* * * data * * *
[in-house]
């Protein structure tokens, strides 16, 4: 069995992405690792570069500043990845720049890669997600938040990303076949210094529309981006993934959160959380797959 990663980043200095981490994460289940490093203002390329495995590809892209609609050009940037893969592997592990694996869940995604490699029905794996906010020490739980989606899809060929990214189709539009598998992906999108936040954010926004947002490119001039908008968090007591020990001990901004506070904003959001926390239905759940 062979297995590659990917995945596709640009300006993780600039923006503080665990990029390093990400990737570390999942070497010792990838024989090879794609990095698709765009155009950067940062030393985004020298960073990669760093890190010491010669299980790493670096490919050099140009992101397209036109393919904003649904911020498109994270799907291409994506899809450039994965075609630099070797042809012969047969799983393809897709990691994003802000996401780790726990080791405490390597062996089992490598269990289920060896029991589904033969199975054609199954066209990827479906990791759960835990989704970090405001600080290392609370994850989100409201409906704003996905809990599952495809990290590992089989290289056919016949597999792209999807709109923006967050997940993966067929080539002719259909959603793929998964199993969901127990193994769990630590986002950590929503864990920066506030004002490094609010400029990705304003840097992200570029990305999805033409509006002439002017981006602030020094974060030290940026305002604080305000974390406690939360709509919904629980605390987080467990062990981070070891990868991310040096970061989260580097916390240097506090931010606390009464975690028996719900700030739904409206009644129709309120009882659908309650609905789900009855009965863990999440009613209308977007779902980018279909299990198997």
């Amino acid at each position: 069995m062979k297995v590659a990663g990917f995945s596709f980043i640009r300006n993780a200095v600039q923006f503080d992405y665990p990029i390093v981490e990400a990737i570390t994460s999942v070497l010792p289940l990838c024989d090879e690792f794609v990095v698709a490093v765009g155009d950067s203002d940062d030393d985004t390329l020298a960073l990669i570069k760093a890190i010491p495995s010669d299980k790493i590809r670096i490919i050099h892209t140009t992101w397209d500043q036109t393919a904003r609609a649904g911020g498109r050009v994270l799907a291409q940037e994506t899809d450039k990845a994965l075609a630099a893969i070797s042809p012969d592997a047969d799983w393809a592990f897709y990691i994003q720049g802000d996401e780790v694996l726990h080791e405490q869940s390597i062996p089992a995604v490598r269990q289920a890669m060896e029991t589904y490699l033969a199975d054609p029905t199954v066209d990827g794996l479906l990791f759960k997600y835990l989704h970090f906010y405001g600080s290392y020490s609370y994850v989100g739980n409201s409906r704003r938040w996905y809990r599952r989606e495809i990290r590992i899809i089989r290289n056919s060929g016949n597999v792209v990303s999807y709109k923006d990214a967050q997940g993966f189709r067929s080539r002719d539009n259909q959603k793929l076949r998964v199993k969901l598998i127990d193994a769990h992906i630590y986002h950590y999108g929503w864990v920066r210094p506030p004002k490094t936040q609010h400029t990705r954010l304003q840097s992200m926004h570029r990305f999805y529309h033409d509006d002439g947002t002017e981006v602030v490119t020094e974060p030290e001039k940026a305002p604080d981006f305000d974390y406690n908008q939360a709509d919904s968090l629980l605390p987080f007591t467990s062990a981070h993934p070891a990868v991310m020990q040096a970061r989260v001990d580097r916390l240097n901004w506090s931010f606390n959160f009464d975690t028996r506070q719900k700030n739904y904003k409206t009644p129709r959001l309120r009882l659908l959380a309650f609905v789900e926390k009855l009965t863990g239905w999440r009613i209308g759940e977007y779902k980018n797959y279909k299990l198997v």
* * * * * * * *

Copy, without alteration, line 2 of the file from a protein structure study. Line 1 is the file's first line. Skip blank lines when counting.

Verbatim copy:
């Protein structure tokens, strides 16, 4: 069995992405690792570069500043990845720049890669997600938040990303076949210094529309981006993934959160959380797959 990663980043200095981490994460289940490093203002390329495995590809892209609609050009940037893969592997592990694996869940995604490699029905794996906010020490739980989606899809060929990214189709539009598998992906999108936040954010926004947002490119001039908008968090007591020990001990901004506070904003959001926390239905759940 062979297995590659990917995945596709640009300006993780600039923006503080665990990029390093990400990737570390999942070497010792990838024989090879794609990095698709765009155009950067940062030393985004020298960073990669760093890190010491010669299980790493670096490919050099140009992101397209036109393919904003649904911020498109994270799907291409994506899809450039994965075609630099070797042809012969047969799983393809897709990691994003802000996401780790726990080791405490390597062996089992490598269990289920060896029991589904033969199975054609199954066209990827479906990791759960835990989704970090405001600080290392609370994850989100409201409906704003996905809990599952495809990290590992089989290289056919016949597999792209999807709109923006967050997940993966067929080539002719259909959603793929998964199993969901127990193994769990630590986002950590929503864990920066506030004002490094609010400029990705304003840097992200570029990305999805033409509006002439002017981006602030020094974060030290940026305002604080305000974390406690939360709509919904629980605390987080467990062990981070070891990868991310040096970061989260580097916390240097506090931010606390009464975690028996719900700030739904409206009644129709309120009882659908309650609905789900009855009965863990999440009613209308977007779902980018279909299990198997």